The entire focus on chemical weapons is misguided. The travesty of the Syrian civil war is that more than 100,000 people apparently have died, not that some were killed with chemical weapons. The latter are not really weapons of mass destruction. They are difficult to deploy and not so deadly. Explained John Mueller of Ohio State University, in World War I “it took over a ton of gas to produce a single fatality. Only about two or three percent of those gassed on the Western front died. By contrast, wounds from a traditional weapon proved 10 to 12 times more likely to be fatal.” At least 99 percent of the millions of battlefield deaths in that conflict were caused by other means. Banning the weapon that killed one percent while ignoring the weapons which killed the other 99 percent exhibited a strange moral sense.
Entering yet another war against a Muslim nation in the Middle East is bound to create more enemies for America. The surest way to encourage future terrorists is to join other nations’ conflicts and kill other nations’ peoples. Washington is still fighting a traditional war in Afghanistan and “drone wars” in Pakistan and Yemen. The U.S. should avoid adding another conflict to the mix. It doesn’t matter whether Americans believe their actions to be justified. Those on the receiving end of U.S. weapons would believe otherwise.
Even if the administration is genuinely committed to only minor military action, Washington would find it hard to be only half in. The more limited the strikes, the less likely they are to achieve anything other than suggest the pretense of enforcement of the president’s “red line.” But even inconsequential missile attacks would represent increased U.S. investment in the Syrian civil war. Pressure on Washington to do more would steadily grow, with a warlike Greek Chorus intoning “U.S. credibility” at every turn.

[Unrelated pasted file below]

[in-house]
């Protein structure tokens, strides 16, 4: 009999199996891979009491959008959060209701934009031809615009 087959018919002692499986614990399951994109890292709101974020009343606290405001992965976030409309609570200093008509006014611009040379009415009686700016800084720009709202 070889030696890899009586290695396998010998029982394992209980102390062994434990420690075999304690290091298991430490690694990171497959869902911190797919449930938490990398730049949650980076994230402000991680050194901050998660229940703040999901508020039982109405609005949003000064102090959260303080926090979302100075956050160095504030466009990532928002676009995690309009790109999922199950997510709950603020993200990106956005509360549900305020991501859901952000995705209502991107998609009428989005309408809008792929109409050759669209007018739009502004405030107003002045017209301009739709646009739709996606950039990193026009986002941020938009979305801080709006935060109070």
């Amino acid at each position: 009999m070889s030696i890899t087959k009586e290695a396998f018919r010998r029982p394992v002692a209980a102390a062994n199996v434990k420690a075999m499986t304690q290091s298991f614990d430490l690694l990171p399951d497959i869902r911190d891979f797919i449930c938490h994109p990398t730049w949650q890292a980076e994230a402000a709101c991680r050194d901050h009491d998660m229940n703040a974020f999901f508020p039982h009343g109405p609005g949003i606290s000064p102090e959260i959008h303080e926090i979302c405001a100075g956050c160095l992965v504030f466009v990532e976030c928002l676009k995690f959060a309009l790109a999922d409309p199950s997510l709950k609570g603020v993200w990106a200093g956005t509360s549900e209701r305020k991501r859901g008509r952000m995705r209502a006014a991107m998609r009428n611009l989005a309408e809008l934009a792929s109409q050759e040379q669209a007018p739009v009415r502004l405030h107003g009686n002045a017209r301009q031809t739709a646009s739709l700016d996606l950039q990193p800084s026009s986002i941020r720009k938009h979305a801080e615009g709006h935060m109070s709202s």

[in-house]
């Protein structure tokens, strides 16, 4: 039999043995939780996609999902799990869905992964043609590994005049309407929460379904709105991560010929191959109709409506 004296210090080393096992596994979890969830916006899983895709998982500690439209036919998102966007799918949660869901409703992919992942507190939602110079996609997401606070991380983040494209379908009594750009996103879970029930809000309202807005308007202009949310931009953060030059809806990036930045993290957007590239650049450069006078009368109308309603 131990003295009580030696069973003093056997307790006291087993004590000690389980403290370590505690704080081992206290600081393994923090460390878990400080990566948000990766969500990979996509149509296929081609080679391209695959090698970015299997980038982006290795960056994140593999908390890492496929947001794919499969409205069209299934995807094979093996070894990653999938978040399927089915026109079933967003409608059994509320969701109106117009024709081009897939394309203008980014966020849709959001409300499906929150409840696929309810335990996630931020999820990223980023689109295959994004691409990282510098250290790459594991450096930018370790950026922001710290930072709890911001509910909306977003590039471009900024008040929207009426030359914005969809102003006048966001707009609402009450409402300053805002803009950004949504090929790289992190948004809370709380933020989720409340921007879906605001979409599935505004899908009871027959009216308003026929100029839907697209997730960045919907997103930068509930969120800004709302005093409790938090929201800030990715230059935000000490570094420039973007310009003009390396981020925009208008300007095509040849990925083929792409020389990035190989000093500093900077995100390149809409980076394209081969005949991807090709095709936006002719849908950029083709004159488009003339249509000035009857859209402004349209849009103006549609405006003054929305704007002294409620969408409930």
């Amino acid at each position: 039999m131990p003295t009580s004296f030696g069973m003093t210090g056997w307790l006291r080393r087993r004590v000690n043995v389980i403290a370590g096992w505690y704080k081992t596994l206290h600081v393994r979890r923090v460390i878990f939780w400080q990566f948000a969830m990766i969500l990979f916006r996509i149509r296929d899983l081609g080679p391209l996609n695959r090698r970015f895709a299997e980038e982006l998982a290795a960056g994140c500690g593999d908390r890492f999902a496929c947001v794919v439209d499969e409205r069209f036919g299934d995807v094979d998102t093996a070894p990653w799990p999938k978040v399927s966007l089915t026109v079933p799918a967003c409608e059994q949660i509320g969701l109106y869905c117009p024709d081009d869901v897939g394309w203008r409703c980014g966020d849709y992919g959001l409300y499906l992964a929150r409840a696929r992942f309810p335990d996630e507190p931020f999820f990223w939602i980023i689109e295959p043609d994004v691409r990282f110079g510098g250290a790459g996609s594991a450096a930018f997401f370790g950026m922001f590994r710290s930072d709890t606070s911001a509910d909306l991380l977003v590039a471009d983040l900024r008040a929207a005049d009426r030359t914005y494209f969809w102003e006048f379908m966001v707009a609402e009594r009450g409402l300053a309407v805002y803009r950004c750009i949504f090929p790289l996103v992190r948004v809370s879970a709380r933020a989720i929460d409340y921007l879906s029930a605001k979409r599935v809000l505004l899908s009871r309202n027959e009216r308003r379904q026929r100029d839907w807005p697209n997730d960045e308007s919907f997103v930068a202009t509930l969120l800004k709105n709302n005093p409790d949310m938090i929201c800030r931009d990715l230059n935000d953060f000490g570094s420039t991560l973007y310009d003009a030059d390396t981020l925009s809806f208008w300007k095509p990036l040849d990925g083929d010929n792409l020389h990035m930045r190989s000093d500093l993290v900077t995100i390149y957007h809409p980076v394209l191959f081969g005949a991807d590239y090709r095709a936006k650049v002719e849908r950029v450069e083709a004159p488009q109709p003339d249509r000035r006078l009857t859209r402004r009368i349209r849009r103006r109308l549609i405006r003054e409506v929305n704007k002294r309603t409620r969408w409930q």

However, concern over credibility does not warrant making a bad decision to enter an unnecessary war. American presidents routinely put U.S. credibility on the line without backing up their threats — how many times have we heard that North Korea cannot be allowed to possess nuclear weapons? However, the only policy worse than tolerating a North Korean nuclear weapon would be bombing Pyongyang.
The real lesson of President Obama’s throwaway comment on Syrian chemical weapons is that red lines should not be drawn unless they reflect overriding, even vital interests and are worth war to enforce. Other nations will respect American demands if Washington rarely issues ultimatums, and only for obviously core interests. Going to war for minimal, even frivolous stakes to enhance credibility is a fool’s bargain.
The president has placed the decision whether to go to war where it belongs, with Congress. Legislators should act on behalf of the American people, not the Obama administration. And the right decision is to keep the U.S. at peace.
Britain’s House of Commons has shown the way. After members rejected the government’s war policy, Prime Minister David Cameron observed: “it is clear to me that the British parliament, reflecting the views of the British people, does not want to see British military action. I get that and the government will act accordingly.”
President Obama needs to “get that” and his government needs to “act accordingly.”
Syria is a tragedy. But it is not America’s tragedy. Legislators should reject war with Syria.